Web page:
The issuance of the first World Bank green bond also marked the start of a dedicated focus to seek out other similarly minded investors around the world. We thought if these green bond investors liked the product, there must be more investors. Pension funds alone managed trillions of US dollars, not to mention asset managers and other investors. We recognized that green bonds would help mobilize private sector financing for climate activities, help us diversify our investor base and send a powerful signal internally and to our member countries that investors want to support their climate efforts.

To date, the World Bank has sold 60 green bonds in 17 currencies to institutional and individual investors in Europe and Japan, and increasingly also in the US. More than 60% of the last $550 million World Bank green bonds were sold to US investors, including the lead order from the California State Treasurer’s Office, one of the first US investors in green bonds. Nikko Asset Management increasingly offers its World Bank green bond funds to US investors. Many green bond investors were new investors for us, or new funds created by new mandates focused on climate investing.

More players in the market

We also see a growing number of issuers in the market and increasing bond sizes. For example, this year International Finance Corporation’s $1 billion green bond and European Investment Bank’s Euro 650 million climate awareness bond generated a lot of media attention. Asian Development Bank, African Development Bank, European Bank for Reconstruction and Development, Inter American Development Bank, and Nordic Investment Bank have also issued green or similar themed bonds. Government agencies like the Export Import Bank of Korea and Rentenbank, and a few months ago, the first US municipality (State of Massachusetts) issued green bonds modeled after World Bank green bonds. If you include structured project finance and securitization, then, according to the Climate Bond Initiative, more than a thousand bonds have been issued, generating hundreds of billions of dollars for climate finance.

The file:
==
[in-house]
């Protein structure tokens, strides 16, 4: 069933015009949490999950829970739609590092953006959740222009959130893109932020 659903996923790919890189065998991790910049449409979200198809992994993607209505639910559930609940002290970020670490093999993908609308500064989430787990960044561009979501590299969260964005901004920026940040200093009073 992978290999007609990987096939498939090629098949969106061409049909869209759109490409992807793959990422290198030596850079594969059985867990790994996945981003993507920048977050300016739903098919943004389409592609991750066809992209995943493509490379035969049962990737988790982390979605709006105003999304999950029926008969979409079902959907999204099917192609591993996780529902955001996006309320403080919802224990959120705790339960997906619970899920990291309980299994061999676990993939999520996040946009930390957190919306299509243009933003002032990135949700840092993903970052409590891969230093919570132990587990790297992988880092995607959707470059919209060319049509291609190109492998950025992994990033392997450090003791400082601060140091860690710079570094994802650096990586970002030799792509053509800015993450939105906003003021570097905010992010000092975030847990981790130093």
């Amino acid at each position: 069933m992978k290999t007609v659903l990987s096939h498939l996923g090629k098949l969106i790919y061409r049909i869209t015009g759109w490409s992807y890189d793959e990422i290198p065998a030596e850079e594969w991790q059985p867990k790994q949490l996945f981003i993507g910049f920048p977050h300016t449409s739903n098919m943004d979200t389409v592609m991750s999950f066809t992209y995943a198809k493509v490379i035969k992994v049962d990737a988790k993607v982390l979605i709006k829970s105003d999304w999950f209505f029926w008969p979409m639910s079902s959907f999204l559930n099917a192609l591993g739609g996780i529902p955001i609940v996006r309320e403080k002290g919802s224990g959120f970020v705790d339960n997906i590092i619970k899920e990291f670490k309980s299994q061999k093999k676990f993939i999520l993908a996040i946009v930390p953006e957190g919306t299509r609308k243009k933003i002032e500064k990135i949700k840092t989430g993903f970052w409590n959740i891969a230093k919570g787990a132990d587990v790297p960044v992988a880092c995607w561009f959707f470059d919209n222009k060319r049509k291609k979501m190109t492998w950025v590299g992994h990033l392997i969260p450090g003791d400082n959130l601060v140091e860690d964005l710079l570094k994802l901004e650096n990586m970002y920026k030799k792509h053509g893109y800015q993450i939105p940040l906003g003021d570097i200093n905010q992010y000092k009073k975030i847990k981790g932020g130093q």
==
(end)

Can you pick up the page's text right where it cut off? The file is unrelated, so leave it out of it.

On the investor side, US pension funds like TIAA-Cref and large asset managers like Blackrock and Deutsche Wealth and Asset Management recently joined the market. Several intermediaries joined SEB to play a pioneering role including Bank of America Merrill Lynch, Citibank, Credit Agricole, Daiwa, HSBC, JP Morgan, Morgan Stanley, TD Securities, and Westpac.

Others with a key role in the establishment and growth of the climate bond market so far include the Center for International Climate and Environmental Research in Oslo (CICERO), the Climate Bonds Initiative, investment consultants like Mercer and Cambridge Associates, and firms like MSCI, Oekom and Sustainalytics, who provide tools for investors interested in climate bonds or incorporating environmental, social, and governance factors in their investment decisions in general.

As the green bond market grows, so has investor interest in the kind of climate-related projects they support and how they compare to those financed by other issuers.